Вы находитесь на странице: 1из 2

Weld poster Explanation Eric Sawyer 12/19/2011 Permissible stresses in welds The permissible stress in welds is based on the

American Institute of Steel Construction (AISC) building codes. AISC uses the yield strength to determine the max allowable stress. The comparable safety factors are also shown in the chart. These are minimum safety factors and maximum stress conditions. These permissible stresses could be used to determine the necessary size of the weld. If the fillet weld is loaded in torsion the following equations can then be back solved to find either the length or leg height of the weld.
' = V A '' = M. r J J = .707. h . Ju

The primary and secondary shear stress must be combined to obtain a total shear stress this will equal the max allowable shear stress. Then h can be found which is the leg height of the weld. Length of the weld is imbedded in Ju. Values of Ju can be found in table 9-2 (Shigley, page 392). For fillet welds in bending:
= M. y I I = .707. h . Iu

The stress is again known from the permissible shear stress calculation. The leg length (h) or other weld dimensions can then be solved for. Length of weld and/or distance between welds are again imbedded in Iu. Values of Iu can be found in table 9-3 (Shigley, page 396-397). Type of loading Tension Bearing Bending Simple compression shear Type of weld Butt Butt Butt Butt Butt or fillet Permissible stresses 0.60Sy 0.90Sy 0.60-0.66Sy 0.06Sy 0.40Sy Safety factor (n) 1.67 1.11 1.52-1.67 1.67 1.44

Stress Concentration Factors in Welds Stress concentration factors should be use for parent metal as well as weld. There is often a trade off between stress concentration and over all size of weld. As the size of the weld grow so does the strength; unfortunately so dose the stress concentration, so the over all strength may be about the same. It is more important however, to focus design of weld process and components based on time and economic factors rather than machinability. For a reinforced butt weld the reinforcement on the top of the weld will increase the throat area thus decreasing stress in the weld. However, the stress concentration factor at the edge of the weld may negate any advantages gained from the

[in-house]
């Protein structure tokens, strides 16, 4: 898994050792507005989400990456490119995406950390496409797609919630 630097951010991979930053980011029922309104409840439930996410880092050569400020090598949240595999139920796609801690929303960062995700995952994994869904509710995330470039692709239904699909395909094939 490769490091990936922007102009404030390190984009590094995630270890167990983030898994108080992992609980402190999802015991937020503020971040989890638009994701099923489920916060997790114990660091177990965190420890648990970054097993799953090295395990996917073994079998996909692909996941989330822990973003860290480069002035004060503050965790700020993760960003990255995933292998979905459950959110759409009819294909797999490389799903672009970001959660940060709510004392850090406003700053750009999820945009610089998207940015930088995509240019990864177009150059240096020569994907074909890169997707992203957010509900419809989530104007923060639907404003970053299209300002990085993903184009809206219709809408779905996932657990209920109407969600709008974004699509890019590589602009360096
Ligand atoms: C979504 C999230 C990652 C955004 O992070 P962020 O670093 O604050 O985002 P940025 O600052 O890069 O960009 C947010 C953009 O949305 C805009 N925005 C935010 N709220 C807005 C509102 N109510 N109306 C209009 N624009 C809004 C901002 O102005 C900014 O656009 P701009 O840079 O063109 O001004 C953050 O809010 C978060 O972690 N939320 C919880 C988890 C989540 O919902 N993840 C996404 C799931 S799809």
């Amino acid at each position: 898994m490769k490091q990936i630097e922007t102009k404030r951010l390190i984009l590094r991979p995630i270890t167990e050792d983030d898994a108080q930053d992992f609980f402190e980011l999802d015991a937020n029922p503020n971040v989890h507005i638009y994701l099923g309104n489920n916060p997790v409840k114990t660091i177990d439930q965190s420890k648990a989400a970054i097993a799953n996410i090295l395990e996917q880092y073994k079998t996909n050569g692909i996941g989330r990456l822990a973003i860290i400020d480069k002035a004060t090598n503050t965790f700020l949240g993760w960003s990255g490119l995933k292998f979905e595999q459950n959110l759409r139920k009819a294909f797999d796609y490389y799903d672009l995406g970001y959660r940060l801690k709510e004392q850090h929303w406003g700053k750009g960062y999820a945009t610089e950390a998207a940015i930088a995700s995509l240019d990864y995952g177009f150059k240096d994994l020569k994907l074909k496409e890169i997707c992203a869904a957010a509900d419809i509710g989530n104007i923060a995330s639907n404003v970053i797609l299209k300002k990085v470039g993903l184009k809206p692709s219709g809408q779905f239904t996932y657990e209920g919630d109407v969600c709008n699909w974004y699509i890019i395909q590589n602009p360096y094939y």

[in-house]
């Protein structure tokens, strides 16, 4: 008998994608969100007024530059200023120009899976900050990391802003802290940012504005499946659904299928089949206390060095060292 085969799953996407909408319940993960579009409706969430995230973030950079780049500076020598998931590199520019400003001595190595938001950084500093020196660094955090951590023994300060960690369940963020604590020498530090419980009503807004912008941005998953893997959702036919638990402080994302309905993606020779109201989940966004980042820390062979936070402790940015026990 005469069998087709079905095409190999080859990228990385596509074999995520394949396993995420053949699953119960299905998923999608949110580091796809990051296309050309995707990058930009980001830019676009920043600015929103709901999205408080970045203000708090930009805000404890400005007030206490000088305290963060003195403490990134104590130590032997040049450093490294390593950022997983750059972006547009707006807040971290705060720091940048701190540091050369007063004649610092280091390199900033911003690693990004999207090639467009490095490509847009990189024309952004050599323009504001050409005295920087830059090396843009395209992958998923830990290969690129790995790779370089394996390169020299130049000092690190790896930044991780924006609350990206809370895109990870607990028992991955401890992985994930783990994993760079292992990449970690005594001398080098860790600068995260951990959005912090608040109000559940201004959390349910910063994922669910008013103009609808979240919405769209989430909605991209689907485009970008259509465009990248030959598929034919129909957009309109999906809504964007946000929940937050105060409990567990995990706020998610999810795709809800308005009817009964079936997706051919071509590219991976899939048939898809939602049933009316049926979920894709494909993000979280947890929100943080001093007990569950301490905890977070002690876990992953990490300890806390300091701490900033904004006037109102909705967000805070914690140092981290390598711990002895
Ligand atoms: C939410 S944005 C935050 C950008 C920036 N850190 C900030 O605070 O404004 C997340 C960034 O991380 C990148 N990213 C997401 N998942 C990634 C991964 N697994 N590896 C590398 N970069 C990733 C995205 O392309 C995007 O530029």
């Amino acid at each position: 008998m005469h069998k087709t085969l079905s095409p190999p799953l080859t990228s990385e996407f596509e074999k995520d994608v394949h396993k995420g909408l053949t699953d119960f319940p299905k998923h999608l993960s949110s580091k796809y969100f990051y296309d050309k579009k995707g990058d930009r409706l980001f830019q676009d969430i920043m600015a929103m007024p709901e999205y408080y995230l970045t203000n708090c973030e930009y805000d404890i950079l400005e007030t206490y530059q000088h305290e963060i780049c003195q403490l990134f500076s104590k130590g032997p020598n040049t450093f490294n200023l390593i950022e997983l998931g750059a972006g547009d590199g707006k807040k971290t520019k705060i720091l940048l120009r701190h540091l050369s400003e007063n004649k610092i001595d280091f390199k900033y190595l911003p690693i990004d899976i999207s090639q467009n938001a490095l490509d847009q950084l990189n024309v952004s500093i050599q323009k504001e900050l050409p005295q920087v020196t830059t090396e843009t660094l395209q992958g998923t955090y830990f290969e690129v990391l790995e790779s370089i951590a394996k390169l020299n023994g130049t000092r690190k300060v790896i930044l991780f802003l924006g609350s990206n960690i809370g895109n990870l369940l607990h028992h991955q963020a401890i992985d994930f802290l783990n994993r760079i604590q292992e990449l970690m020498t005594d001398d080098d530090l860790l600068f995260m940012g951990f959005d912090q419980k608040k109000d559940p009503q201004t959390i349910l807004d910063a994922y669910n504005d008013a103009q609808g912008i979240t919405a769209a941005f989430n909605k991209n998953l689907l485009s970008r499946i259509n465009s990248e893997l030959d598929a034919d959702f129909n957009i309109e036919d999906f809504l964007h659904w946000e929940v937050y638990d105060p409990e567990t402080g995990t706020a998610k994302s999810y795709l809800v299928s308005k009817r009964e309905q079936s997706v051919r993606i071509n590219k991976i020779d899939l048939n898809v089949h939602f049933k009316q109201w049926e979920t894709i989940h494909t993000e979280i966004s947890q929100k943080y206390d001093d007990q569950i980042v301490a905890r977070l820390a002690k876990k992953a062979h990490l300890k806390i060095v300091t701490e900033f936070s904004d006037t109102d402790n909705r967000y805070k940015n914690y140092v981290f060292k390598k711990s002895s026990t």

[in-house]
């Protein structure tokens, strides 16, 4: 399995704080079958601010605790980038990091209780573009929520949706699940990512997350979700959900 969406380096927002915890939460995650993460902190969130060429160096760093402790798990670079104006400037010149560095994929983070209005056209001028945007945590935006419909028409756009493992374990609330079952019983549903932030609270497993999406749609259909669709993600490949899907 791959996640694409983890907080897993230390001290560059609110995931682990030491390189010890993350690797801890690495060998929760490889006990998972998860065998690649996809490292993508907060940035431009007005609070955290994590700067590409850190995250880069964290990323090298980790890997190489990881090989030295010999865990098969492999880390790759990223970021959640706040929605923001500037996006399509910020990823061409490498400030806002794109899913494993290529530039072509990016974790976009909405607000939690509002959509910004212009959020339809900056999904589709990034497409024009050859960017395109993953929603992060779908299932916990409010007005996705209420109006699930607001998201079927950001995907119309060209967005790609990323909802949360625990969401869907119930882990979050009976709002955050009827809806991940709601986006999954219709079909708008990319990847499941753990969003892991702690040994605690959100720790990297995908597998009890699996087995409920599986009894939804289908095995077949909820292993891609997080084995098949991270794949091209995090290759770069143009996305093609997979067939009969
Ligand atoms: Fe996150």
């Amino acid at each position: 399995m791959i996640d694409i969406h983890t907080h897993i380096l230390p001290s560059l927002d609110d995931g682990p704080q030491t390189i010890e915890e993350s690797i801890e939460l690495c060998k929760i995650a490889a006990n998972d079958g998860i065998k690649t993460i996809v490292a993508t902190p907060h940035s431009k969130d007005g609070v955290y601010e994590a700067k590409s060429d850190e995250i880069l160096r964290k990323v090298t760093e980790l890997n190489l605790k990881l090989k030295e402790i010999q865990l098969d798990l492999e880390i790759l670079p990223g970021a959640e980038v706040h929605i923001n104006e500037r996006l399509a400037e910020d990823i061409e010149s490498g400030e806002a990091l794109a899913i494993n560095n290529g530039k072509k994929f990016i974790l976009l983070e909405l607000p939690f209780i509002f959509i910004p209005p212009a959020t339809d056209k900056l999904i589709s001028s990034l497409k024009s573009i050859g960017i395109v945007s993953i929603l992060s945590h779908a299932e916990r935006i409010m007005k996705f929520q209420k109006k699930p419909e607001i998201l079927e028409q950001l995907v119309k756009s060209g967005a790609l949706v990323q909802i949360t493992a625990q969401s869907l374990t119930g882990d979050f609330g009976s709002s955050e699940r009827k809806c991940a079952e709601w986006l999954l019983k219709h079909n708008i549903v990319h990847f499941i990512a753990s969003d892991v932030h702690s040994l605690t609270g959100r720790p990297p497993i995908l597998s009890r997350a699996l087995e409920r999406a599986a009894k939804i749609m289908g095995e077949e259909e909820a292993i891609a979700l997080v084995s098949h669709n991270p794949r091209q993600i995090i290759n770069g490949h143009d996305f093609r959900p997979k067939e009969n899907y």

Weld Poster Sawyer reinforcement. Therefore it may be equal as strong to make a flat weld with out the reinforcement and with out the stress concentration. The same idea applies to the T-butt (fillet) weld. If the fillet weld is done in such a way to have a very concave shape the transitions will be much more gradual and the stress concentration less. However as the weld becomes more concave in shape the throat area becomes less and the stress then increases. Post Weld Processes

Welding always causes some distortion, shrinkage or warpage along with changes to the micro-structure of the parent material. Welding processes can be grouped into two levels; common welds and critical welds. Common welds are still very high quality welds. However for such situations other factors drive the design (such as deflection) so the stress safety factor is quite high by the time the deflection is with in limits. Such would include welds on vehicles frames, bridges, buildings and steam pipes. Most welds fall into this category. For such applications a full re-heat-treatment of part after welding is impractical to impossible. The best post weld procedure for this level of welds is stress relieving. Critical welds would be welds subjected to very high stresses or weld on very exotic material. After the weld process is done the entire part is re-heat-treated (heat, quench, temper) so the weld and heat affected zone is restored to the properties of the parent metal. Such processes are slow, expensive and performed in only the most crucial applications. Post weld processes temperatures will differ depending on the composition of the material. The specific processes/temperatures on the chart should be acceptable for common, low carbon, mild steels. Process Stress Relieving (mild steel) Stress Relieving (alloy steel) Stress Relieving (Al alloys) Annealing (most steels) Procedure Heat to approximately 1125F then slow cool (50F per hour) back to room temperature Heat to a temperature well below the temper temperature for the particular steel Heat to a temperature well below the age temperature for the particular aluminum Heat to austenite, slow cool (50F per hour) back to room temperature Effects

Reduce or eliminate residual stresses caused by distortion and shirking from welding process No micro-structural changes

Eliminate all effects of heat treatment or cold work due to manufacturing or welding Return material to softest weakest condition but increase % elongation and ductility Increases tensile and yield strengths but decreases ductility

Normalizing (most steels)

Heat to austenite, quench in room temperature air